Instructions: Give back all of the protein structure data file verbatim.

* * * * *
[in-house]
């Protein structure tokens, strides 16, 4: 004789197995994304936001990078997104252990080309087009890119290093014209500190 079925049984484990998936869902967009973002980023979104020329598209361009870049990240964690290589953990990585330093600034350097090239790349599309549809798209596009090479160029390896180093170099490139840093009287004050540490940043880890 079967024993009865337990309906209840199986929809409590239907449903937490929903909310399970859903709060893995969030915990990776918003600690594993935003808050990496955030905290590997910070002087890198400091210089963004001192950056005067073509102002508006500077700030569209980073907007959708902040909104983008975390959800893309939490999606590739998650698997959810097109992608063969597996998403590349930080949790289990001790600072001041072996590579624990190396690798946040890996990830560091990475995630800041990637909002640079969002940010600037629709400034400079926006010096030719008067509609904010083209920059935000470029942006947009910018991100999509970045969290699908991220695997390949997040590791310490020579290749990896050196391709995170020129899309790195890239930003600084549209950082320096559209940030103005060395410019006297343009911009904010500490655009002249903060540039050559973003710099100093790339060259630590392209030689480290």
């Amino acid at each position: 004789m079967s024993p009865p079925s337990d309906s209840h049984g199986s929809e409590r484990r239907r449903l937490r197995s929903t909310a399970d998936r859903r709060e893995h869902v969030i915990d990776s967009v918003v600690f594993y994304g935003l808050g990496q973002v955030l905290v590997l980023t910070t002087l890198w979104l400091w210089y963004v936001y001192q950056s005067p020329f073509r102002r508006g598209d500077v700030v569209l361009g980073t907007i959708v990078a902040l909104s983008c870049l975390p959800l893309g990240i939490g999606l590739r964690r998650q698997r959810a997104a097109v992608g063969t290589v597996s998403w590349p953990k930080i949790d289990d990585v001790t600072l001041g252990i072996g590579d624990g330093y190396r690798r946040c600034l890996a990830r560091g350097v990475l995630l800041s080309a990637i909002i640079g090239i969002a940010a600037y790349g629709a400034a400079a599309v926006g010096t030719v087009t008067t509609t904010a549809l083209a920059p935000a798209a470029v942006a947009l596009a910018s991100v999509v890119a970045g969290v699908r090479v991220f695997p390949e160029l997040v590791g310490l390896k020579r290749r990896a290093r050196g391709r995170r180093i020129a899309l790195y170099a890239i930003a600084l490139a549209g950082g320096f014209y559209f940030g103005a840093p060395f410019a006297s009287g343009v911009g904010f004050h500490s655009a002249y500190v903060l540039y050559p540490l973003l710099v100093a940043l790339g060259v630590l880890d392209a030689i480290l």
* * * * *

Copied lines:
[in-house]
């Protein structure tokens, strides 16, 4: 004789197995994304936001990078997104252990080309087009890119290093014209500190 079925049984484990998936869902967009973002980023979104020329598209361009870049990240964690290589953990990585330093600034350097090239790349599309549809798209596009090479160029390896180093170099490139840093009287004050540490940043880890 079967024993009865337990309906209840199986929809409590239907449903937490929903909310399970859903709060893995969030915990990776918003600690594993935003808050990496955030905290590997910070002087890198400091210089963004001192950056005067073509102002508006500077700030569209980073907007959708902040909104983008975390959800893309939490999606590739998650698997959810097109992608063969597996998403590349930080949790289990001790600072001041072996590579624990190396690798946040890996990830560091990475995630800041990637909002640079969002940010600037629709400034400079926006010096030719008067509609904010083209920059935000470029942006947009910018991100999509970045969290699908991220695997390949997040590791310490020579290749990896050196391709995170020129899309790195890239930003600084549209950082320096559209940030103005060395410019006297343009911009904010500490655009002249903060540039050559973003710099100093790339060259630590392209030689480290």
């Amino acid at each position: 004789m079967s024993p009865p079925s337990d309906s209840h049984g199986s929809e409590r484990r239907r449903l937490r197995s929903t909310a399970d998936r859903r709060e893995h869902v969030i915990d990776s967009v918003v600690f594993y994304g935003l808050g990496q973002v955030l905290v590997l980023t910070t002087l890198w979104l400091w210089y963004v936001y001192q950056s005067p020329f073509r102002r508006g598209d500077v700030v569209l361009g980073t907007i959708v990078a902040l909104s983008c870049l975390p959800l893309g990240i939490g999606l590739r964690r998650q698997r959810a997104a097109v992608g063969t290589v597996s998403w590349p953990k930080i949790d289990d990585v001790t600072l001041g252990i072996g590579d624990g330093y190396r690798r946040c600034l890996a990830r560091g350097v990475l995630l800041s080309a990637i909002i640079g090239i969002a940010a600037y790349g629709a400034a400079a599309v926006g010096t030719v087009t008067t509609t904010a549809l083209a920059p935000a798209a470029v942006a947009l596009a910018s991100v999509v890119a970045g969290v699908r090479v991220f695997p390949e160029l997040v590791g310490l390896k020579r290749r990896a290093r050196g391709r995170r180093i020129a899309l790195y170099a890239i930003a600084l490139a549209g950082g320096f014209y559209f940030g103005a840093p060395f410019a006297s009287g343009v911009g904010f004050h500490s655009a002249y500190v903060l540039y050559p540490l973003l710099v100093a940043l790339g060259v630590l880890d392209a030689i480290l």